4 Probability Figure 2. Figure Phase 1 Phase 2 Phase 3 Source: Vanguard. 100% 0 Funding-level thresholds for derisking 100% 110% Glide path ALM: Annual probability of holding each phase portfolio Phase 1 Phase 2 Phase 3 Notes: Based on VCMM five-year simulations. Calculations assume that portfolio holds the Phase 1 allocation at the start of year 1. Source: Vanguard, from VCMM simulations. For our case-study plan, we chose the fundinglevel thresholds shown in Figure 2. Based on these thresholds, we used VCMM simulations to determine the probability that this plan would be in each phase (portfolio) over the five-year study horizon in other words, the likelihood of reaching a funding-level trigger each year. The results are shown in Figure 3, where the height of each color reflects the probability of the plan s being in that phase during a given year. Because our case-study plan starts out very underfunded, it is most likely to maintain a Phase 1 portfolio in years 1 3. Not until year 4 is the plan expected to be sufficiently well-funded to trigger a transition to the lower-risk Phase 2 portfolio. A move to Phase 3 appears most probable in year 5, when the plan is expected to be much better funded. Note, however, that the portfolio does have a measurable chance of reaching each phase trigger earlier. The full spectrum of these portfolio probabilities will be used to drive the funding metric forecasts. Estimating metrics based on probabilities Next, we evaluated the pension metrics for the current portfolio and the glide path portfolio. Note that the pension metrics for the glide path are estimated based on the portfolio probabilities as they change over time. This is a critical component of our approach, because we are attempting to estimate what the plan will experience over the next five years. Given the uncertainty in future asset and liability returns, we cannot be sure when the plan will move between phase portfolios. As a result, we base the metrics forecast on the probability of its being in each phase portfolio each year. For example, in year 2, the probability of being in Phase 1 is 80%, so the VCMM uses the Phase 1 allocation for 80% of the portfolio assets. The Phase 2 probability is 15% in year 2, so the VCMM applies that allocation to 15% of the assets. And the final 5% of assets are assigned to the Phase 3 allocation. In this way, plan sponsors receive a forecast that emphasizes the highest-probability metrics but also reflects other potential outcomes. 4 > Volume 12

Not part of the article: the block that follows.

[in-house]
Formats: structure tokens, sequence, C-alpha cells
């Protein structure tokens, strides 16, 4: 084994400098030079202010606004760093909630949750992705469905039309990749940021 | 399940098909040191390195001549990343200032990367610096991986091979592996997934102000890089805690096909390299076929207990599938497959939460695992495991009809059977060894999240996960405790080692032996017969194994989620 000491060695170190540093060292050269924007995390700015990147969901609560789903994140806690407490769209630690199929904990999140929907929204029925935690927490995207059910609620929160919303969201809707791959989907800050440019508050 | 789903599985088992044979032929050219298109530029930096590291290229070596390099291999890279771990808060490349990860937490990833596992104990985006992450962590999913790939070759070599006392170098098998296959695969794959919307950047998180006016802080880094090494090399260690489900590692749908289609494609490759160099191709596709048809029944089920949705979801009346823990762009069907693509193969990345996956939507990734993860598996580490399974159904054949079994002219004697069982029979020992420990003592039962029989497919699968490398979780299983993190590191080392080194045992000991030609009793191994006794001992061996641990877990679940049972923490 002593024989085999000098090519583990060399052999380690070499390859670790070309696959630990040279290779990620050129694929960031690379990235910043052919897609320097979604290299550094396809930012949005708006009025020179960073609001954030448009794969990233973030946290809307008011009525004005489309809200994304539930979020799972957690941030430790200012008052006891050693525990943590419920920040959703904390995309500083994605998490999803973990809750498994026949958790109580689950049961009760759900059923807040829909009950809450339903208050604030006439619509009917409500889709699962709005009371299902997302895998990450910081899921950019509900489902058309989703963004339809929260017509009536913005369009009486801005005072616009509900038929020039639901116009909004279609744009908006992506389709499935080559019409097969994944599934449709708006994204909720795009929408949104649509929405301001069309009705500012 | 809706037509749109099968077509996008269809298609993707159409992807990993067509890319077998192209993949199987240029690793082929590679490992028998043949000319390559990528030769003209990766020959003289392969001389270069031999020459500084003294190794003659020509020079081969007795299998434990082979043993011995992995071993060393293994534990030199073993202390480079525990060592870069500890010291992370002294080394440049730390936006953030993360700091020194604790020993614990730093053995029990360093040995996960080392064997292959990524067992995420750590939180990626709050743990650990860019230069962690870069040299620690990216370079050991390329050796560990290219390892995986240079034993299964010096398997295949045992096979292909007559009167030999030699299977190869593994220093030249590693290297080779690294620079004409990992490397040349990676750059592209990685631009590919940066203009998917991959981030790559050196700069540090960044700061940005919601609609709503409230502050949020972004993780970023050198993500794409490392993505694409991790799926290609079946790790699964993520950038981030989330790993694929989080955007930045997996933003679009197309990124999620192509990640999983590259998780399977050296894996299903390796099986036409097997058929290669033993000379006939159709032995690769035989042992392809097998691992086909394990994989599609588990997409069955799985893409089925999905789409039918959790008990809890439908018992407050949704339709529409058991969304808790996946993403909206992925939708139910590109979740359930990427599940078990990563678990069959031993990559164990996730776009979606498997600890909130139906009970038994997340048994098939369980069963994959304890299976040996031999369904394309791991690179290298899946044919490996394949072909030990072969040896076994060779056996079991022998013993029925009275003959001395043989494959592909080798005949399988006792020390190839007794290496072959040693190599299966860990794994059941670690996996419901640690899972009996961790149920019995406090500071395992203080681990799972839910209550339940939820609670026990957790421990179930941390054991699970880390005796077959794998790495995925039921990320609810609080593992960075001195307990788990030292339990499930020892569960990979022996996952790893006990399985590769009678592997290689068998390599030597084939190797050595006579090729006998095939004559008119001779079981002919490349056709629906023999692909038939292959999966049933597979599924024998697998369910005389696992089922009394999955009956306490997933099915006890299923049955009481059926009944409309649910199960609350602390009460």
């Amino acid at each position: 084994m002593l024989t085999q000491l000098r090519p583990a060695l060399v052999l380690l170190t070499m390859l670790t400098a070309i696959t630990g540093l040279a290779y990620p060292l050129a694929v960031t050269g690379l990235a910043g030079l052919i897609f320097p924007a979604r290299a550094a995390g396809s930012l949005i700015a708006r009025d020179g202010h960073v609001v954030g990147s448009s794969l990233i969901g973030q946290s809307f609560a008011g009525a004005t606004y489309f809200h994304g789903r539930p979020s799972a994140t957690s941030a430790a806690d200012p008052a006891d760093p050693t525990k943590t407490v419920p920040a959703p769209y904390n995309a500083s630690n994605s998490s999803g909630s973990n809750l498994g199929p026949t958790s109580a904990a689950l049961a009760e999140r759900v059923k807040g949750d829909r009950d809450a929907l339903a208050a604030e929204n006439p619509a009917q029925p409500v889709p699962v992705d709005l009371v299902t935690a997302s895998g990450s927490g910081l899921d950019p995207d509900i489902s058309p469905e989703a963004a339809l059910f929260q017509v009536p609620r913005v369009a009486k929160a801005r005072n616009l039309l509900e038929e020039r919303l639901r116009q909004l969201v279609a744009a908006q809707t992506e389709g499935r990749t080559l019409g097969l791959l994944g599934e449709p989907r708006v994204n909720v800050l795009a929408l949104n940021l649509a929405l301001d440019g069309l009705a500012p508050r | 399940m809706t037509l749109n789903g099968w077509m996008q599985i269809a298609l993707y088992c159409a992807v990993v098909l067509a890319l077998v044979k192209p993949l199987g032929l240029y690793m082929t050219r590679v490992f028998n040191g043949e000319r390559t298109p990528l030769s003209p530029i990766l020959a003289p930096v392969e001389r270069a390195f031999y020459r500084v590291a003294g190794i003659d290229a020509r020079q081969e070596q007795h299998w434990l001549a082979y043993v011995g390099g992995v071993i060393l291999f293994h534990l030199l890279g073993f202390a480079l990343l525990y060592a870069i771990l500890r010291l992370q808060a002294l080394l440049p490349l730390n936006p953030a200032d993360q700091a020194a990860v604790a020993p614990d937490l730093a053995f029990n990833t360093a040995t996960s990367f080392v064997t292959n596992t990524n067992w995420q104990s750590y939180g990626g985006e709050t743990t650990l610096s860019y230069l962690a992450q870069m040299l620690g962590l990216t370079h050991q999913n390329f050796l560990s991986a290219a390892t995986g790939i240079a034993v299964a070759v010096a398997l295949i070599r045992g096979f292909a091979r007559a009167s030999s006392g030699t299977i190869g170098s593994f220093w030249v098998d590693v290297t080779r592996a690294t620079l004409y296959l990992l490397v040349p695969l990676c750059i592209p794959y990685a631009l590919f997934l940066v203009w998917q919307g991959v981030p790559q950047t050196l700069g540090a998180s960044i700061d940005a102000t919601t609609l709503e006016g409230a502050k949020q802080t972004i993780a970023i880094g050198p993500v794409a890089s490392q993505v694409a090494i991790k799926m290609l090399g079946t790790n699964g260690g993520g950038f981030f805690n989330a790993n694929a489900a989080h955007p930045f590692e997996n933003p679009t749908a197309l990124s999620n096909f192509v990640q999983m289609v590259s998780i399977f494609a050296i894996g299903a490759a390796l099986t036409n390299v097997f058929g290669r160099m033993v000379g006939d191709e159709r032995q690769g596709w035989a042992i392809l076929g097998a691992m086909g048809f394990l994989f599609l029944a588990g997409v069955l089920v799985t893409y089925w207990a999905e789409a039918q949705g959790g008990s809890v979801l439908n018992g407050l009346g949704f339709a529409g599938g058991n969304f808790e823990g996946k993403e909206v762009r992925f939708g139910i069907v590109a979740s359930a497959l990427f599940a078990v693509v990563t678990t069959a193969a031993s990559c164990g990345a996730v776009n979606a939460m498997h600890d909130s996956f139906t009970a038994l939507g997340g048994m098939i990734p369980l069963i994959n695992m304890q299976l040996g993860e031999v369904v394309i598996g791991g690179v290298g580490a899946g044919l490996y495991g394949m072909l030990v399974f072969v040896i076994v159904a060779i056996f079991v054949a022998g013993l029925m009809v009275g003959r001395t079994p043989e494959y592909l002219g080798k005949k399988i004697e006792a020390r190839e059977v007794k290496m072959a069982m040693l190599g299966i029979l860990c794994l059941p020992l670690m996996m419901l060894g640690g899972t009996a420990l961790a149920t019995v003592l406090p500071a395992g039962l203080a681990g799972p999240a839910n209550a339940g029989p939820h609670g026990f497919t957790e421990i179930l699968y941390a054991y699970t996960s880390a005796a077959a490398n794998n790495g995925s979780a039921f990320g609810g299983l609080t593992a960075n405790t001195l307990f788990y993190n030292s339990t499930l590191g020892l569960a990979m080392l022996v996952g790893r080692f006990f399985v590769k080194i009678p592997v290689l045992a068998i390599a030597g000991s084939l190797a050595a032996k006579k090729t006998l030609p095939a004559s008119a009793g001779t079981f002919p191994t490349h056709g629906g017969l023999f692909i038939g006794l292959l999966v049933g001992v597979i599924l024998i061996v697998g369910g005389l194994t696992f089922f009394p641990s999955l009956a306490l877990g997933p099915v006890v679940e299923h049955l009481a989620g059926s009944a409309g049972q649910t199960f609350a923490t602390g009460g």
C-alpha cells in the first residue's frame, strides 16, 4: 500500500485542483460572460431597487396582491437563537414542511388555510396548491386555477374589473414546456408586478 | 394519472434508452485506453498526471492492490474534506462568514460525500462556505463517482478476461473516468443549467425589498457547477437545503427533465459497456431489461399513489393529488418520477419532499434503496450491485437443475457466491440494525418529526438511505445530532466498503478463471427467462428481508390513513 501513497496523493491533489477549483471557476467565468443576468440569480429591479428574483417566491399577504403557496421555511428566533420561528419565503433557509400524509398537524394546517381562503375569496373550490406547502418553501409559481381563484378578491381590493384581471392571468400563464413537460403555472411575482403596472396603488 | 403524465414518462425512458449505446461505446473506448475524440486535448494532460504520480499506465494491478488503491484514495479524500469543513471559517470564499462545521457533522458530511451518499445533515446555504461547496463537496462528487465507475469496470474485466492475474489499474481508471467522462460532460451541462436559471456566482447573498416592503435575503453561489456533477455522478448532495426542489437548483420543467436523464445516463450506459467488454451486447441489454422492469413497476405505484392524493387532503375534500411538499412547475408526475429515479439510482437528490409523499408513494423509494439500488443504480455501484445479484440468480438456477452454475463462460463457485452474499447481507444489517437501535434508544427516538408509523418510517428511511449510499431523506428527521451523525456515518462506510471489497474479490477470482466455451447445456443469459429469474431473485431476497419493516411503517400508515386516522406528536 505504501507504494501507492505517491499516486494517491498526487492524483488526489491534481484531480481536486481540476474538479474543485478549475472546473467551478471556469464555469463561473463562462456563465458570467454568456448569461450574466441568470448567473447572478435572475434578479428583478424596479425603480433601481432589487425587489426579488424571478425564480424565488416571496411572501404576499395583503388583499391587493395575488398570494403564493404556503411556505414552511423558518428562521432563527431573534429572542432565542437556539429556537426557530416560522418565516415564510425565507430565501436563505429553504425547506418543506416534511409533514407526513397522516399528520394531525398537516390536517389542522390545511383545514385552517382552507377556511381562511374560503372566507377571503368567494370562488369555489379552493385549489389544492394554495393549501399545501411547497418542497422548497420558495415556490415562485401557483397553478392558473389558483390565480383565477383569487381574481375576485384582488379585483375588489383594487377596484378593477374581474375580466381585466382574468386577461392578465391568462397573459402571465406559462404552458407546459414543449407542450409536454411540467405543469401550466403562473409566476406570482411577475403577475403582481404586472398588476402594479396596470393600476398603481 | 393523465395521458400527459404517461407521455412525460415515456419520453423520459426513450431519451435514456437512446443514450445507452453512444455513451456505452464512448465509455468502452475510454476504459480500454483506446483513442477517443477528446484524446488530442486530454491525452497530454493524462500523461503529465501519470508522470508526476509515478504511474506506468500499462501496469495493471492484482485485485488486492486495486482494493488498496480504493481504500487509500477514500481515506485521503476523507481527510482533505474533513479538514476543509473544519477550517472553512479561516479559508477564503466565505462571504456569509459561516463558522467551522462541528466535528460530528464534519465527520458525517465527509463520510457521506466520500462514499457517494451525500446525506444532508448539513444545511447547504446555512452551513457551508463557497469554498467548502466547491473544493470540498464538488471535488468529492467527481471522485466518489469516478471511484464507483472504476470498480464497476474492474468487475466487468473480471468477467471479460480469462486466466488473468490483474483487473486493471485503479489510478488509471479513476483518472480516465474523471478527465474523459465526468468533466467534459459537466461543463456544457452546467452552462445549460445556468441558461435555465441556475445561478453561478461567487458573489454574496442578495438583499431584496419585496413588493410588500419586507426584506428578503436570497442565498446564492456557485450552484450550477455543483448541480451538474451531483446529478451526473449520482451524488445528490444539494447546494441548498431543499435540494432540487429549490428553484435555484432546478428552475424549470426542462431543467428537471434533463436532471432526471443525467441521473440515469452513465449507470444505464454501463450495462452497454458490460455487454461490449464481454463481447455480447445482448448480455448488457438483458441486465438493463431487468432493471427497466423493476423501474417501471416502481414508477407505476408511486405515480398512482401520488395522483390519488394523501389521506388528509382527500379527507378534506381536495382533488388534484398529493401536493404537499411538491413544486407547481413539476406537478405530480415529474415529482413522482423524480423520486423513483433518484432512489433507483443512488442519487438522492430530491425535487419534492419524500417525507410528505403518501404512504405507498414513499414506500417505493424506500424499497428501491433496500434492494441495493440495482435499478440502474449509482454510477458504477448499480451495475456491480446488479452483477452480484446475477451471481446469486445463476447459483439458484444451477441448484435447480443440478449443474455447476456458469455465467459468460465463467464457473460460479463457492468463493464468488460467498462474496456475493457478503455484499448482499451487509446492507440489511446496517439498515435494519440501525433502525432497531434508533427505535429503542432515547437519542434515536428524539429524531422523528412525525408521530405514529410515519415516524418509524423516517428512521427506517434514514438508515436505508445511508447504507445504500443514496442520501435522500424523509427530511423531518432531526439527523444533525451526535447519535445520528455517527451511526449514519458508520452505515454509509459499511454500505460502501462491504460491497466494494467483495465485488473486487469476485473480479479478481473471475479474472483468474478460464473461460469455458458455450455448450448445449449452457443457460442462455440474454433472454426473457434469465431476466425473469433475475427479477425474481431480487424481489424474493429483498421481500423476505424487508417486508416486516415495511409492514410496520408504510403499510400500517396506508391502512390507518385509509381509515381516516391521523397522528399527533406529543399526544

5 Figure 4. 20% Liability tracking error: Glide path portfolio versus current portfolio To further illustrate the decline in risk as a plan moves along the glide path, we estimated fundingratio distributions each year for both the glide path portfolio and the current portfolio. Figure 5, on page 6, shows the range between the left and right tails (the 5th and 95th percentiles) of distributions for each portfolio. The lower, flatter track of the glide path portfolio relative to that of the current portfolio indicates that it is reducing the distribution of outcomes. The range shrinks because both risk and expected return are curtailed Current Glide path Note: Liability tracking error here is calculated as the standard deviation across all VCMM asset-liability simulations each year. Source: Vanguard, based on VCMM simulations. Because the glide path ALM is primarily a tool to help sponsors assess the derisking process, expected liability tracking error is a key metric to evaluate. In Figure 4, we compare expected liability tracking error for the glide path portfolio to that of the plan s current portfolio (80% equity/20% fixed income). Two points are clear from Figure 4. First, the tracking error with the glide path portfolio, even in the first year, is expected to be dramatically lower than for the current portfolio. This translates to lower funding-ratio and balance-sheet volatility. Second, tracking error declines over time with the glide path portfolio. This is not surprising, given that the asset allocation is changing from high to low risk as it moves into the later phases. Recall that in year 5 the portfolio consists primarily of the Phase 3 allocation, which has the highest duration hedge ratio. Figure 5 shows the expected (50th-percentile) results for funding ratios and tracking error. The glide path portfolio has lower expected funding ratios because of the risk return trade-off; yet, even with its considerably lower risk, this portfolio is still expected to end in full funding. Navigating the trade-offs Figure 5 illustrates some of the trade-offs that plan sponsors must face in managing plan assets. When addressing deficits, sponsors basically have two ways to improve the funding level: They can contribute more to the plan, or they can own a higher-risk asset portfolio in hopes of earning more return. In the end, sponsors must consider the same trade-off all investors do: Increasing potential return usually means taking on more risk. This decision is not black-and-white, and there are ways to customize the fit. Glide path ALM planning gives plan sponsors additional dials to use in assessing the risk return trade-off. For example, the glide path ALM process can help answer questions such as: How large should the initial contribution 4 be, and will that affect the beginning portfolio? What will subsequent derisking portfolios look like, and should the derisking process end with immunization (i.e., matching the plan s cash flow, duration, or other metrics with those of the liability)? 3 As noted earlier, this lower upside potential should not be problematic for pension funds once full funding is in view, because too high a surplus then represents uncompensated risk. Again, this illustrates the primary benefit of derisking: managing risk in pension funding ratios and limiting large contribution surprises. 4 The initial contribution is a cash lump sum that is added to the assets backing liabilities at the beginning of the planning period. Vanguard Investment Perspectives > 5